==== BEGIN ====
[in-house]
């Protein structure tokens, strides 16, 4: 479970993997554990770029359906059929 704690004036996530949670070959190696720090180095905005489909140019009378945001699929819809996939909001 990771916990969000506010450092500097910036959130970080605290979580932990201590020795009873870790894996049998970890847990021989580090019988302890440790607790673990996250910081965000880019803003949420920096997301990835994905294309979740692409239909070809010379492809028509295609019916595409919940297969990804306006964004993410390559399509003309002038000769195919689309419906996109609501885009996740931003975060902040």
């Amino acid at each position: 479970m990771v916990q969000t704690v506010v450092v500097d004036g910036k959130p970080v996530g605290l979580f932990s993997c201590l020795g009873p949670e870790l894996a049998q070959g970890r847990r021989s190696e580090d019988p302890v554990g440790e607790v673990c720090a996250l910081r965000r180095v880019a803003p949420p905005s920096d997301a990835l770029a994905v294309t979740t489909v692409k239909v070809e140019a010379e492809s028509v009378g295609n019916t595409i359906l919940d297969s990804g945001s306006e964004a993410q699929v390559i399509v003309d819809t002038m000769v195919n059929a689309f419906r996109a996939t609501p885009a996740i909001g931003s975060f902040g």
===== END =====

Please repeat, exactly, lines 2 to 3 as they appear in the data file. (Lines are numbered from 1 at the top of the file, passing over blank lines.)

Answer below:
């Protein structure tokens, strides 16, 4: 479970993997554990770029359906059929 704690004036996530949670070959190696720090180095905005489909140019009378945001699929819809996939909001 990771916990969000506010450092500097910036959130970080605290979580932990201590020795009873870790894996049998970890847990021989580090019988302890440790607790673990996250910081965000880019803003949420920096997301990835994905294309979740692409239909070809010379492809028509295609019916595409919940297969990804306006964004993410390559399509003309002038000769195919689309419906996109609501885009996740931003975060902040």
């Amino acid at each position: 479970m990771v916990q969000t704690v506010v450092v500097d004036g910036k959130p970080v996530g605290l979580f932990s993997c201590l020795g009873p949670e870790l894996a049998q070959g970890r847990r021989s190696e580090d019988p302890v554990g440790e607790v673990c720090a996250l910081r965000r180095v880019a803003p949420p905005s920096d997301a990835l770029a994905v294309t979740t489909v692409k239909v070809e140019a010379e492809s028509v009378g295609n019916t595409i359906l919940d297969s990804g945001s306006e964004a993410q699929v390559i399509v003309d819809t002038m000769v195919n059929a689309f419906r996109a996939t609501p885009a996740i909001g931003s975060f902040g």